Likable characters, a wonderful sense of atmosphere and a quirky wit are almost secondary to the true stars of these French films: the jaw-droppingly beautiful direction and cinematography, which are some of the very best to be found this decade.

The Devil’s Backbone/ Pan’s Labyrinth (Dir: Guillermo Del Toro, 2001/ 2006)

Nominally, “adult fairy tales”, Del Torro’s stone-cold masterpieces are two of the most emotionally engrossing, sumptuously designed and highly imaginative films you will ever have the privilege to experience, it really is as simple as that.

The Diving Bell and the Butterfly (Dir: Julian Schnabel, 2007)

Based on Elle magazine’s editor-in-chief Jean-Dominique Bauby’s memoirs, this hauntingly beautiful film captures Bauby’s attempt to dictate his life story using nothing but a series of eye-blinks after the rest of his body is paralysed by a stroke. It is, at first, an uncomfortable watch but the vivid cinematography, Bauby’s droll wit and the sheer humanity of the film soon turns it into a film that is genuinely life-affirming and uplifting in a way that most of Hollywood’s so-called “feel good” films couldn’t ever hope to be.

Genre Greats

It is often all too easy to write off genre cinema – basically all movies that follow prescribed generic conventions such as fantasy, horror, science fiction and noir - as lower entertainment in comparison to the loftier artiness of some of the other films on this list. When you consider just how much trash tops the box offices and overstuffs our movie chains, it’s really kind of hard not to. Nonetheless, look past the chaff and you’ll find some truly great films that are both expertly made and massively entertaining. As a case in point:

Harry Potter and the Prisoner of Askaban (Dir: Alfonso Cuaron, 2004)

The best of the Potter films to date. A wonderfully controlled kids fantasy movie with great characters, captivating art direction and a tight as nuts time-bending storyline.

Shaun of the Dead/ Hot Fuzz (Dir: Edgar Wright, 2004/ 2007)

Simon Pegg and Edgar Wright’s post-modern takes on the zombie film and the buddy cop movie respectively somehow manage to lampoon, pay tribute to and reinvent these age-worn genres with an endless supply of wit and vigour.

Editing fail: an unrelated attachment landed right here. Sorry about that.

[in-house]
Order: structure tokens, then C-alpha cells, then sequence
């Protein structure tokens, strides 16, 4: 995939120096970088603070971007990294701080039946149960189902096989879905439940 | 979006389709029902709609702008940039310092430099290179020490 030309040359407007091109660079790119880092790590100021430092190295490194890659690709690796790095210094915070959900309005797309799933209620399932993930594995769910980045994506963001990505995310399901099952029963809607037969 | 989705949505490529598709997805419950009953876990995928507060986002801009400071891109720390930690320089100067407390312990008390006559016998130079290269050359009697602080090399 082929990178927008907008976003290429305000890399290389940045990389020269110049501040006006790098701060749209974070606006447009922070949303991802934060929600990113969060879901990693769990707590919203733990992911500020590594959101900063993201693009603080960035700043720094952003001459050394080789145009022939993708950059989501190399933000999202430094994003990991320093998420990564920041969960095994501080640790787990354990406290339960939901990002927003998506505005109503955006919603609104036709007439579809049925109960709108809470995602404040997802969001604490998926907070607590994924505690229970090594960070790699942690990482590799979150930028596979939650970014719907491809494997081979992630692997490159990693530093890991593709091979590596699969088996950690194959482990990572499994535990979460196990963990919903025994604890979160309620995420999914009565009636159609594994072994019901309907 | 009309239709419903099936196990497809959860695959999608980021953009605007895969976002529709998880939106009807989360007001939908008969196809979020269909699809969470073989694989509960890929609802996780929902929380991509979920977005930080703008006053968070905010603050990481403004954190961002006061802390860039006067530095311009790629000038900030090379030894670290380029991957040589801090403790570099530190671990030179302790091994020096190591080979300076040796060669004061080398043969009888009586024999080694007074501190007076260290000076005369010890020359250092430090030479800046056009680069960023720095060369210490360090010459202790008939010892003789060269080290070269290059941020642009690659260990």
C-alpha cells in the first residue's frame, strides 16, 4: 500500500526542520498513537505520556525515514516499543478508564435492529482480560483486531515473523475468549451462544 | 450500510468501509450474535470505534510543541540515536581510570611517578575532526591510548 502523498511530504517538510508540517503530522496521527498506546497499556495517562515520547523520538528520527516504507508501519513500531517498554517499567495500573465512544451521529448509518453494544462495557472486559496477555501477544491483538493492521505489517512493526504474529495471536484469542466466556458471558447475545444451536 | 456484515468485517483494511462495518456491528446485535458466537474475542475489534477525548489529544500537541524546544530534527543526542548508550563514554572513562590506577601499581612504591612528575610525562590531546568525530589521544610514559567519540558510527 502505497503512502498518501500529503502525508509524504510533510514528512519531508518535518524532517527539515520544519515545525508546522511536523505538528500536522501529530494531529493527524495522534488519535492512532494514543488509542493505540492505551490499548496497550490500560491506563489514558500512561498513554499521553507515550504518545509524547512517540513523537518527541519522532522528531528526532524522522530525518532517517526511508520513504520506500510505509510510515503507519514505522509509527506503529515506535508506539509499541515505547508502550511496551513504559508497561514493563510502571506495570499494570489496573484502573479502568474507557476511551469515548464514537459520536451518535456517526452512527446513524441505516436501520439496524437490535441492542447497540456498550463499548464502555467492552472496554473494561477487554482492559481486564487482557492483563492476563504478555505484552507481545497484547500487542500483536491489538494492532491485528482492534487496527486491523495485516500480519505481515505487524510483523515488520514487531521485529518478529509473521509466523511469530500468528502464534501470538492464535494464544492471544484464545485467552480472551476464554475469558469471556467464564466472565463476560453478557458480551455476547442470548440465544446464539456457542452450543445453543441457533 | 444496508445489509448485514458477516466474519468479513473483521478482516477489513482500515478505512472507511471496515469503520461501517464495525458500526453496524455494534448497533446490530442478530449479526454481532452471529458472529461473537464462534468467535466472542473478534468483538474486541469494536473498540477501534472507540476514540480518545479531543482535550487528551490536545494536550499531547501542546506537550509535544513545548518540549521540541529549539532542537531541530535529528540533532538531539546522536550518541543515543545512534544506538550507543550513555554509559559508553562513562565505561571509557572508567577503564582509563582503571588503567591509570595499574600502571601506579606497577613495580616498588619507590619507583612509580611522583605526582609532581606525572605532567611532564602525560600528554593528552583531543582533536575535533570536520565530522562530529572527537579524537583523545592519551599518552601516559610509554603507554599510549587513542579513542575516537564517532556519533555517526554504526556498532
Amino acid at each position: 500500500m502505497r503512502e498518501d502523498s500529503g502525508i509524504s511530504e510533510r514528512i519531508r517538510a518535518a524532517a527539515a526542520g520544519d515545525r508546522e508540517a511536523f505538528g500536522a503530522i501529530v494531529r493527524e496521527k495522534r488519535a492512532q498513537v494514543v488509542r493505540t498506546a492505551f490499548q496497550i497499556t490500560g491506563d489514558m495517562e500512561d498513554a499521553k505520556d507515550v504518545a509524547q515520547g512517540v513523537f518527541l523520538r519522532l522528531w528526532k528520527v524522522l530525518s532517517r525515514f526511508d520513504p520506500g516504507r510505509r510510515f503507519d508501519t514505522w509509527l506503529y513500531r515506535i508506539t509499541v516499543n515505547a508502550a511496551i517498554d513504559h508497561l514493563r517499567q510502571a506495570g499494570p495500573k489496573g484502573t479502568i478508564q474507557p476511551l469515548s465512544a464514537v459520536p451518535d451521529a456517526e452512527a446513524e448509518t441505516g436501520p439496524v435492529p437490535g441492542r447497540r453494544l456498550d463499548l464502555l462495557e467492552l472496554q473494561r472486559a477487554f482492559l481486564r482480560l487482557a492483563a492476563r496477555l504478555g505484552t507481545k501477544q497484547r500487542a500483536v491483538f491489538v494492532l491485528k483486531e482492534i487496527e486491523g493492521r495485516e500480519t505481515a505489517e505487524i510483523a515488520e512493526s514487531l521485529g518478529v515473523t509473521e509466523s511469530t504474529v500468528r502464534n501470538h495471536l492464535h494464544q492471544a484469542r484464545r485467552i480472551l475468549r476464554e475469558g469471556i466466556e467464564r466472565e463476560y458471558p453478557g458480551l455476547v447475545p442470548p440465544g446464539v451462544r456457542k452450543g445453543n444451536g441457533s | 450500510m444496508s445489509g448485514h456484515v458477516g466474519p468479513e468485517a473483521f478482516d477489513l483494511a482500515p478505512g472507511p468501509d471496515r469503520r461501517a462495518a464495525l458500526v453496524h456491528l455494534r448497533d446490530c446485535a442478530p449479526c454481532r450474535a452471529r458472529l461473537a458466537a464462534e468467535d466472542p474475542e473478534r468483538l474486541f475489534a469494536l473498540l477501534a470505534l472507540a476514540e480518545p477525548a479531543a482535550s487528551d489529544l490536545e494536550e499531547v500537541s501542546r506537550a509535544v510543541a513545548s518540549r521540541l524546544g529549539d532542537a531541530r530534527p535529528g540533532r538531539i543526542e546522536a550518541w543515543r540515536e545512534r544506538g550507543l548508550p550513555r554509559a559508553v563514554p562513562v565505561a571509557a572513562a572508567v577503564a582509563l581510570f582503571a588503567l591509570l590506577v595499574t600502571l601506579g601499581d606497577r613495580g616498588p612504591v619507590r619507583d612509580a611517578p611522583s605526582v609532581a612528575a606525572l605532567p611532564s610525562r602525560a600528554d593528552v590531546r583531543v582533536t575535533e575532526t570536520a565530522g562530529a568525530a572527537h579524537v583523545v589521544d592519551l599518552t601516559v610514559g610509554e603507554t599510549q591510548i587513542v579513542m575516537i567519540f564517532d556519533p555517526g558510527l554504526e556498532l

The Incredibles/ Wall E (Dir: Brad Bird/ Andrew Stanton, 2004/ 2008)

Pixar’s reign as the kings of digi-animation remained entirely unchallenged this decade but it is these two masterpieces that shine brightest. The first is simply the best superhero film to date, the second a hilarious, moving account of a lone robot on what remains of a decimated earth.

Spider-man 2/ The Dark Knight (Dir: Sam Raimi/ Graham Nolan, 2004/ 2008)

Superhero comic book adaptations were all the rage this decade and these two, in many way polar opposite blockbusters, were the best of the lot. The Dark Knight gave us a powerful crime film that made full use of the dark and twisted psychology that have made Batman and the world he inhabits such endearing modern day myths. Spider-man 2, on the other hand, has all the teenage angst and colourful sense of fun of the best Spidey comics.

Serenity/ Star Trek (Dir: Joss Whedon/ JJ Abrams, 2005/ 2009)

Whatever you may think of George Lucas’ Star Wars prequels, it’s hard to argue that they had the same sense of b-grade, adventure serial fun that the originals had. It’s odd then that the old Star Wars spirit would show up in the least likely of places: a reimagined Star Trek film that not only returned the franchise to its glory days but amped it up with some genuine space operatic goodness. If the new Trek didn’t have the philosophical depth that was such a staple of the franchise, you need only turn to Whedon’s criminally unseen feature film version of his short-live TV show Firefly for a “science fiction horse-drama” that was as funny as it was exciting as it was unafraid to deal with Big Ideas.

Friday, September 25, 2009

A review of Pixar's Up.

Here's another quick review that I wrote recently for my course:

As I walked out of the mid-afternoon showing of Pixar’s latest sure-fire winner of the Best Animated Film category at next years Oscars, I was left with a slight feeling of, dare I say it, disappointment. The worst part was that I wasn’t entirely sure where that disappointed came from. Up had everything that I have come to expect from Pixar: the lush, at times breathtaking animation; the well rounded characters; the faultless voice actors; jokes that work for people of all ages; the simple but effective plot and, of course, oodles of heart. How could I possibly be left disappointed by so seemingly perfect a piece of filmmaking?